FotoFest Exhibitions

Ion Zupcu

Selected By: Madeline Yale, Adjunct Curator at the Houston Center for Photography,
Houston, Texas, United States

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Painted Cubes

Romanian-born Ion Zupcu is playfully methodical when it comes to making art. The artist draws and sketches almost daily in his studio in Hope Junction, New York, where he maps out ideas for three-dimensional experiments with the camera.

A modernist aesthetic has resonated throughout Ion Zupcu’s art since he began making it in the 1980s. Initially influenced by the Constructivists’ use of bird’seye perspectives and the bold lines of Russian Revolution art from the Stalinist era, he later studied the delicate shapes created and photographed by fellow Romanian Constantin Brâncuşi. After Mr. Zupcu immigrated to the United States in 1991, the scope of his inspiration expanded to include American Minimalism. Yet the resounding influence in his work is his own life experience, including discoveries made with his daughter, Christina. Each creation marks time passing; with minor exceptions, the titles of his newer images are simply the dates they were made.

Following Ion Zupcu’s relocation to the United States, he used his square, medium-format camera to develop several distinct bodies of black and white photographs about the physicality of objects. His still-lifes of bottles, fabric, and eggs gently examine the objects’ sculptural forms in honest relation to one another, while challenging the boundaries set by the confines of the image plane. In an earlier series entitled Works on Paper, he meticulously sculpted paper into boxes, squares, and curvilinear forms, then photographed his subjects from above.

In the work selected for this exhibition, Ion Zupcu responded to his drawings of the cube and played more intensely with the perception of scale and the illusion of depth. Entitled Painted Cubes, this new series pushes the sculpted three-dimensional forms into varying, often layered arrangements. Deceivingly small in scale, the cubes have been painted repeatedly with thick brush strokes, bringing forth their sculptural qualities and heightening their depth once they are introduced to the soft natural lighting in his studio. In some works, the cubes have been reduced to mere lines on the photographic page. One image, Homage to Albers (2009), exercises a pictorial formula popularized by the twentieth-century modernist pioneer Josef Albers, whose paintings Homages to the Square (1950–76) were an unmitigated expression of faithfulness to a proportional ratio. Other images play with our sense of gravity, creating what seem to be impossible realities achieved through multiple exposures.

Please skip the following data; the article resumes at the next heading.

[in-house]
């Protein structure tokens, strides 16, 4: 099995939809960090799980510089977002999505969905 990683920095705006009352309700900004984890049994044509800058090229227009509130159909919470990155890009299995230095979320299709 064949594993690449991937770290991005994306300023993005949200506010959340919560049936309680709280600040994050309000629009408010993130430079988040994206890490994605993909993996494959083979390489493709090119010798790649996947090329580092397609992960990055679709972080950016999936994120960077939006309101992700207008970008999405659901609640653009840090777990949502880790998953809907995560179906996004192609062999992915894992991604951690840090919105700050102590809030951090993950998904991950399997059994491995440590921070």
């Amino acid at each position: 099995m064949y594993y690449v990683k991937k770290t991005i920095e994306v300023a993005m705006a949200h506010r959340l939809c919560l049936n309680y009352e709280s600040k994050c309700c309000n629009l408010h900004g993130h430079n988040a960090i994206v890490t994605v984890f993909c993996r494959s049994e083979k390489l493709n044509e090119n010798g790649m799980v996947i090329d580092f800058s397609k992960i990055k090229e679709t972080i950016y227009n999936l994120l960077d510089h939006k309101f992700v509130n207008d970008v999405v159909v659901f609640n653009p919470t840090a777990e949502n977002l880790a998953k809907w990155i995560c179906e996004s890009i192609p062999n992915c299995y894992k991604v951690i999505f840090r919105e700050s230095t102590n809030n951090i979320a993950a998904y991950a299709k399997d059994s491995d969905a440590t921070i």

- Madeline Yale


Ion Zupcu was born in Romania in 1960 and studied photography in Bucharest in the early 1980s. He moved to the United States in 1991, where his introduction to the work of classic American photographers like Ansel Adams made him passionate about photography. He began to devote whatever time he had available to developing his skills as a photographer and printer. While initially focusing on landscapes, Zupcu became interested in still-life photography in the late 1990s, and over the past ten years, he has developed a number of distinct bodies of work featuring bottles, fabrics, eggs, and folded paper. While his work is beautiful in its presentation of objects and forms, Zupcu is fascinated more by the role that his photographs play for him as markers in time. His images serve as journal entries: they tell him who he was and what he was doing at the time he took the photograph. For him they are essential components in constructing his memories and thereby his sense of identity. Zupcu has exhibited his photographs nationally and internationally, and his work has been published in a number of magazines including B&W and LensWork. His photographs are held in several public and private collections, including the Museum of Fine Arts, Houston; the Detroit Institute of Art; the University of Michigan Museum of Art, Ann Arbor; the Dayton Art Institute, Ohio; and the Ialomita County Museum of Art, Romania.